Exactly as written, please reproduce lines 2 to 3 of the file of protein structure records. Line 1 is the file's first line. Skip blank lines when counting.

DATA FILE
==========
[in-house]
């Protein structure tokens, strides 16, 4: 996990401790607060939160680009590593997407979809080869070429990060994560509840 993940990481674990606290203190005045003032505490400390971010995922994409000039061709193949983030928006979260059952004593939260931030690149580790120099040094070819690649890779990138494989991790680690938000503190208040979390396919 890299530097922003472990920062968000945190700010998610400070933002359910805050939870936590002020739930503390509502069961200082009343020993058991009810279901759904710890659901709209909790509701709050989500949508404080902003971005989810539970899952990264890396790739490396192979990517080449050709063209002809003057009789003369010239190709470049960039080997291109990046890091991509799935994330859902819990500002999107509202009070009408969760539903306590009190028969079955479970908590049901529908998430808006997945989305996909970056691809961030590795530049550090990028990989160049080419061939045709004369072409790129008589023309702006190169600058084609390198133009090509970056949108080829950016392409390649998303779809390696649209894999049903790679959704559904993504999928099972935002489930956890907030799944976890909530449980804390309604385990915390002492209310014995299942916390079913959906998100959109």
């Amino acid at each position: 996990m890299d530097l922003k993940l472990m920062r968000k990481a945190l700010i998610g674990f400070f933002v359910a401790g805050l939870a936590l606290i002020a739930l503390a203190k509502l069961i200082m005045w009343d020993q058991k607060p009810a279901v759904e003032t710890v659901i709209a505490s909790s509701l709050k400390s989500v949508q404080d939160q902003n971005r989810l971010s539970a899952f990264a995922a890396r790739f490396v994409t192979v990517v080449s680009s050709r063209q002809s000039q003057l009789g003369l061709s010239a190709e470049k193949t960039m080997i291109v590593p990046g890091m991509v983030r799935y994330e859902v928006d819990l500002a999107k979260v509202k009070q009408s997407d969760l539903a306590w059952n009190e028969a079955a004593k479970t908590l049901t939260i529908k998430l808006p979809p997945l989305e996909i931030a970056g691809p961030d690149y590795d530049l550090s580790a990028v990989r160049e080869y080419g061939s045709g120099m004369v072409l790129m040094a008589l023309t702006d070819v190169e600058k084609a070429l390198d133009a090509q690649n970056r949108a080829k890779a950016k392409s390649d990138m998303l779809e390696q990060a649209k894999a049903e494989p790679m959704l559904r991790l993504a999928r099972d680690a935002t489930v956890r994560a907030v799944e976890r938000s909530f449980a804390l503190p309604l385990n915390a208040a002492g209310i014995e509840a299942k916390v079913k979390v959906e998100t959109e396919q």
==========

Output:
């Protein structure tokens, strides 16, 4: 996990401790607060939160680009590593997407979809080869070429990060994560509840 993940990481674990606290203190005045003032505490400390971010995922994409000039061709193949983030928006979260059952004593939260931030690149580790120099040094070819690649890779990138494989991790680690938000503190208040979390396919 890299530097922003472990920062968000945190700010998610400070933002359910805050939870936590002020739930503390509502069961200082009343020993058991009810279901759904710890659901709209909790509701709050989500949508404080902003971005989810539970899952990264890396790739490396192979990517080449050709063209002809003057009789003369010239190709470049960039080997291109990046890091991509799935994330859902819990500002999107509202009070009408969760539903306590009190028969079955479970908590049901529908998430808006997945989305996909970056691809961030590795530049550090990028990989160049080419061939045709004369072409790129008589023309702006190169600058084609390198133009090509970056949108080829950016392409390649998303779809390696649209894999049903790679959704559904993504999928099972935002489930956890907030799944976890909530449980804390309604385990915390002492209310014995299942916390079913959906998100959109």
């Amino acid at each position: 996990m890299d530097l922003k993940l472990m920062r968000k990481a945190l700010i998610g674990f400070f933002v359910a401790g805050l939870a936590l606290i002020a739930l503390a203190k509502l069961i200082m005045w009343d020993q058991k607060p009810a279901v759904e003032t710890v659901i709209a505490s909790s509701l709050k400390s989500v949508q404080d939160q902003n971005r989810l971010s539970a899952f990264a995922a890396r790739f490396v994409t192979v990517v080449s680009s050709r063209q002809s000039q003057l009789g003369l061709s010239a190709e470049k193949t960039m080997i291109v590593p990046g890091m991509v983030r799935y994330e859902v928006d819990l500002a999107k979260v509202k009070q009408s997407d969760l539903a306590w059952n009190e028969a079955a004593k479970t908590l049901t939260i529908k998430l808006p979809p997945l989305e996909i931030a970056g691809p961030d690149y590795d530049l550090s580790a990028v990989r160049e080869y080419g061939s045709g120099m004369v072409l790129m040094a008589l023309t702006d070819v190169e600058k084609a070429l390198d133009a090509q690649n970056r949108a080829k890779a950016k392409s390649d990138m998303l779809e390696q990060a649209k894999a049903e494989p790679m959704l559904r991790l993504a999928r099972d680690a935002t489930v956890r994560a907030v799944e976890r938000s909530f449980a804390l503190p309604l385990n915390a208040a002492g209310i014995e509840a299942k916390v079913k979390v959906e998100t959109e396919q």